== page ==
In her column in the Wall Street Journal, Peggy Noonan once told of a dinner she attended in the Family Quarters of the White House during the first President and Mrs Bush’s time there. Peggy wrote:
I sat near Dick Cheney [who was then secretary of Defense]. President Bush’s sister turned to him and said she hoped he was keeping a diary. He sort of winced and looked down. No, he said, “unfortunately, you can’t keep diaries in a position like mine anymore.” He explained that anything he wrote could be subpoenaed or become evidence in some potential legal action. “So you can’t keep and recount your thoughts anymore.” We talked about what a loss this is for history. It concerned him. It was serious; so is he. Then everyone started talking politics again.
During that same period, I did keep a personal journal, which fortunately was never subpoenaed. I didn’t begin these journals in January 1981, when I had the special honor and opportunity to go to Washington with George and Barbara Bush. I had been keeping a diary since age nine and continue to this day. I was going to write up what I did each day no matter whether I was in the White House or the Texas House, of which I was then a member.
The good folks at Texas A&M University Press have published two volumes of selected entries from these diaries. The first, called When Things Went Right, describes my time working for then-Vice President Bush at the start of the Reagan Administration. The second, Inside Reagan’s Navy, tells of my subsequent service as a political appointee in the Pentagon. This fall, the Press will publish the third and final volume of my “anecdotage”, called Zenith, which will cover the first Bush Administration.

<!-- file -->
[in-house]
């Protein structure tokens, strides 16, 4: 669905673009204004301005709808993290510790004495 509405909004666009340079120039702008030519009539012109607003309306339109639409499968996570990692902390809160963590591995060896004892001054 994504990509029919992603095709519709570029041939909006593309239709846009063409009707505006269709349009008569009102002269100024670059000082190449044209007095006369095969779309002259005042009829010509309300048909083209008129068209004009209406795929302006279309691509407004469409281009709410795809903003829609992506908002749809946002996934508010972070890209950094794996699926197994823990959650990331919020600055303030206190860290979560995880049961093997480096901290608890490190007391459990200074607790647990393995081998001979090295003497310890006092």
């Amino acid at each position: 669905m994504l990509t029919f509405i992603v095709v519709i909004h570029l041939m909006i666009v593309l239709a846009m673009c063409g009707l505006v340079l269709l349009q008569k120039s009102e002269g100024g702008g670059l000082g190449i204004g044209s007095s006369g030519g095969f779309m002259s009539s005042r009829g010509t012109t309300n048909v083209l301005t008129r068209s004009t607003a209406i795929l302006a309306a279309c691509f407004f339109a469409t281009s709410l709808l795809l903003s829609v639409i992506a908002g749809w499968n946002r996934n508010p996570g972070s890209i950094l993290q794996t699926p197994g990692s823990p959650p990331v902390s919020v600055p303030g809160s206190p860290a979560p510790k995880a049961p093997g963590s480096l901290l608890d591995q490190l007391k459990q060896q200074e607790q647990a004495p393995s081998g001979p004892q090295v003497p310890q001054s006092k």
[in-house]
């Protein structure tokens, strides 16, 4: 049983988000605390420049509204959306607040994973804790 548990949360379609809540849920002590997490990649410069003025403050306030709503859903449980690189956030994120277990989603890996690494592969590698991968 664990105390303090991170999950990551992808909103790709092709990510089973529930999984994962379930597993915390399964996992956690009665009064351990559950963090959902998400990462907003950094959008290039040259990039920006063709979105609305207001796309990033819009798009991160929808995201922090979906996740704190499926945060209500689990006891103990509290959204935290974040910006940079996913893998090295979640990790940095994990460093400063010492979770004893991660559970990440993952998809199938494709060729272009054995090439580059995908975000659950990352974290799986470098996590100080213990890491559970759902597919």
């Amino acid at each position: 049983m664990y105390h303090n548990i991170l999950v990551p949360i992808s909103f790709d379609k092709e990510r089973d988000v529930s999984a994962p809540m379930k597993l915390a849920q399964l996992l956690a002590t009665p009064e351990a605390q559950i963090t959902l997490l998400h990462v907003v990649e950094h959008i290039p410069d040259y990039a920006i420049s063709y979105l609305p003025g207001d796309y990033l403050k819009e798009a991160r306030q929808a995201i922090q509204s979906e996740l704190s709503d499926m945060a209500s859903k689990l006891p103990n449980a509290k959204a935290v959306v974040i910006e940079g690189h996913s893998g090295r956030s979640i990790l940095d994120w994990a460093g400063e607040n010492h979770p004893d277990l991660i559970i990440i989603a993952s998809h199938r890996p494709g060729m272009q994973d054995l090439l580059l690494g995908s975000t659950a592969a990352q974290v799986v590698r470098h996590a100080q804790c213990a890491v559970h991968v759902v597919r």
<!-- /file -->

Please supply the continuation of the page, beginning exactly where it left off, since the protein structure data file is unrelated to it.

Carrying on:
The job of assembling these three books meant reading the many volumes of journals from the 1981-1993 period; choosing certain passages to illuminate events and the people involved in them; and annotating the entries to identify who those people were and how the story ended up.
If keeping a journal is a discipline – and that’s all it is, a habit more than history – then my indiscipline has been to write down everything rather than be more selective. Thus, three books of roughly 300 pages each contain only a fraction of all that is in the raw journals.
What you will find there are not dramatic stories as the Berlin Wall came down or decisions were made to oust Saddam Hussein from Kuwait. I could only write what I saw, and when scenes like these were being played out in the Oval Office, I was in my office, wrestling over who should be an assistant secretary of Agriculture.
This is not a complaint; it’s just a fact. Fortunately for America and for history, John Sununu was there, and we have his memoir to recount what happened.
What I do hope my journals record is something of the atmosphere of Washington during the Reagan-Bush Era and descriptions of the people, high and low, whom I encountered in those years. The compliment this author most enjoys hearing from a reader is, “You made me feel like I was there!”
If I have performed no other service, it has been to preserve examples of the great wit of my boss, John Sununu, the White House chief of staff. To conclude with just one of many such instances: I was telling Governor Sununu of a wrangle on a regulatory commission between its members and the chairman, a man named Chan. As I went through this complex tale, I noticed a small smile stealing upon John’s cherubic face. I decided to stop right there and let him pronounce the line he had conjured up. I did and he did:
“Were you there,” he asked with a lift of his eyebrows, “when the fit hit the Chan?”